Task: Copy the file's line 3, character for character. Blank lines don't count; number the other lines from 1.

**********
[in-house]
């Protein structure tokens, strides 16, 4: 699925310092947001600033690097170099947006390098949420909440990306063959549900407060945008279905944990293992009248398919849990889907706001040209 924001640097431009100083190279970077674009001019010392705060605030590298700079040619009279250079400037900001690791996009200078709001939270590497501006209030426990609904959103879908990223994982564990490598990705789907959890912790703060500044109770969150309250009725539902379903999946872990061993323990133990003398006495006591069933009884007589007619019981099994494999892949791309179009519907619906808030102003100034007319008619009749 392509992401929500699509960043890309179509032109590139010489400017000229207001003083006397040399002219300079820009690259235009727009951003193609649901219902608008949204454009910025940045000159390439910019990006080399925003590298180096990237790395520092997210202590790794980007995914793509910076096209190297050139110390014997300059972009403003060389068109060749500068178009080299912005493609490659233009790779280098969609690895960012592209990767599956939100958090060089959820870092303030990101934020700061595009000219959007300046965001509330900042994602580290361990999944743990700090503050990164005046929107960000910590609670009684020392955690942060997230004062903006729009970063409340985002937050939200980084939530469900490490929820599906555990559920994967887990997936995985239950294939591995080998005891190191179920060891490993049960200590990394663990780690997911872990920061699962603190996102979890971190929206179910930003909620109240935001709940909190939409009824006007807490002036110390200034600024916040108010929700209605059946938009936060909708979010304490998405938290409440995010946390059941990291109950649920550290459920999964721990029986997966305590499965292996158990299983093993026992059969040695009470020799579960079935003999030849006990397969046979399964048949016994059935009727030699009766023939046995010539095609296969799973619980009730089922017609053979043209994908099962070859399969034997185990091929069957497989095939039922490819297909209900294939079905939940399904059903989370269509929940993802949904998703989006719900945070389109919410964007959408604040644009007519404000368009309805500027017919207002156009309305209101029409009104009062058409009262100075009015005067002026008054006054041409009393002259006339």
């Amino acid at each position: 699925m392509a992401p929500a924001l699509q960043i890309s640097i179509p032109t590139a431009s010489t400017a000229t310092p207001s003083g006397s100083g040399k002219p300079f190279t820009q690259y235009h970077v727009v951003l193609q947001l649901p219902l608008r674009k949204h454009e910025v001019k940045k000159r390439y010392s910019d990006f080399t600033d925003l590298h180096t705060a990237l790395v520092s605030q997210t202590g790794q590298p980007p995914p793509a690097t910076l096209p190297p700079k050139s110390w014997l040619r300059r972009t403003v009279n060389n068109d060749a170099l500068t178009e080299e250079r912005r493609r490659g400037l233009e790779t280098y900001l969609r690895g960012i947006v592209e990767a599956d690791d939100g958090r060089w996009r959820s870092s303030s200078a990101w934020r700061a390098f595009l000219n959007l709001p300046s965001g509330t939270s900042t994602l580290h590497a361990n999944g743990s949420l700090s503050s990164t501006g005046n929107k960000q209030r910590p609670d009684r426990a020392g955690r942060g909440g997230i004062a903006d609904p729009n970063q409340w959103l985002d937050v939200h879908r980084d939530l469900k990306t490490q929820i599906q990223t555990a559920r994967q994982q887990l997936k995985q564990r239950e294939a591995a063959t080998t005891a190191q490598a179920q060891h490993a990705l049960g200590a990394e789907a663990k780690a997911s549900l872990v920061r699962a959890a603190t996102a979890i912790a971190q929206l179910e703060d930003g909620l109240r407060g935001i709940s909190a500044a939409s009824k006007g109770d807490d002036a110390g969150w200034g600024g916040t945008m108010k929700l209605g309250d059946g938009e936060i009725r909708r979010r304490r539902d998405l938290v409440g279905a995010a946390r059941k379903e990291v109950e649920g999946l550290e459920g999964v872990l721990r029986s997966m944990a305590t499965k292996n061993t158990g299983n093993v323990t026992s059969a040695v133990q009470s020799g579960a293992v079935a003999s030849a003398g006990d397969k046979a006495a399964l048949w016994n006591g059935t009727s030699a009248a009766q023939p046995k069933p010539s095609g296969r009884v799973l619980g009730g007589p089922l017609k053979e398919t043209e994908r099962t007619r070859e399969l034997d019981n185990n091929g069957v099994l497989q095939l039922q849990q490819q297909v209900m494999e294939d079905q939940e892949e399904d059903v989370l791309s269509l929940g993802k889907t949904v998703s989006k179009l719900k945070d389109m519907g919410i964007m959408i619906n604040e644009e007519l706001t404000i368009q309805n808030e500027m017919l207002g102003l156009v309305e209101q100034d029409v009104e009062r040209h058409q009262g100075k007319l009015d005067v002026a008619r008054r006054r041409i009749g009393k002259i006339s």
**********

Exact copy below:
């Amino acid at each position: 699925m392509a992401p929500a924001l699509q960043i890309s640097i179509p032109t590139a431009s010489t400017a000229t310092p207001s003083g006397s100083g040399k002219p300079f190279t820009q690259y235009h970077v727009v951003l193609q947001l649901p219902l608008r674009k949204h454009e910025v001019k940045k000159r390439y010392s910019d990006f080399t600033d925003l590298h180096t705060a990237l790395v520092s605030q997210t202590g790794q590298p980007p995914p793509a690097t910076l096209p190297p700079k050139s110390w014997l040619r300059r972009t403003v009279n060389n068109d060749a170099l500068t178009e080299e250079r912005r493609r490659g400037l233009e790779t280098y900001l969609r690895g960012i947006v592209e990767a599956d690791d939100g958090r060089w996009r959820s870092s303030s200078a990101w934020r700061a390098f595009l000219n959007l709001p300046s965001g509330t939270s900042t994602l580290h590497a361990n999944g743990s949420l700090s503050s990164t501006g005046n929107k960000q209030r910590p609670d009684r426990a020392g955690r942060g909440g997230i004062a903006d609904p729009n970063q409340w959103l985002d937050v939200h879908r980084d939530l469900k990306t490490q929820i599906q990223t555990a559920r994967q994982q887990l997936k995985q564990r239950e294939a591995a063959t080998t005891a190191q490598a179920q060891h490993a990705l049960g200590a990394e789907a663990k780690a997911s549900l872990v920061r699962a959890a603190t996102a979890i912790a971190q929206l179910e703060d930003g909620l109240r407060g935001i709940s909190a500044a939409s009824k006007g109770d807490d002036a110390g969150w200034g600024g916040t945008m108010k929700l209605g309250d059946g938009e936060i009725r909708r979010r304490r539902d998405l938290v409440g279905a995010a946390r059941k379903e990291v109950e649920g999946l550290e459920g999964v872990l721990r029986s997966m944990a305590t499965k292996n061993t158990g299983n093993v323990t026992s059969a040695v133990q009470s020799g579960a293992v079935a003999s030849a003398g006990d397969k046979a006495a399964l048949w016994n006591g059935t009727s030699a009248a009766q023939p046995k069933p010539s095609g296969r009884v799973l619980g009730g007589p089922l017609k053979e398919t043209e994908r099962t007619r070859e399969l034997d019981n185990n091929g069957v099994l497989q095939l039922q849990q490819q297909v209900m494999e294939d079905q939940e892949e399904d059903v989370l791309s269509l929940g993802k889907t949904v998703s989006k179009l719900k945070d389109m519907g919410i964007m959408i619906n604040e644009e007519l706001t404000i368009q309805n808030e500027m017919l207002g102003l156009v309305e209101q100034d029409v009104e009062r040209h058409q009262g100075k007319l009015d005067v002026a008619r008054r006054r041409i009749g009393k002259i006339s």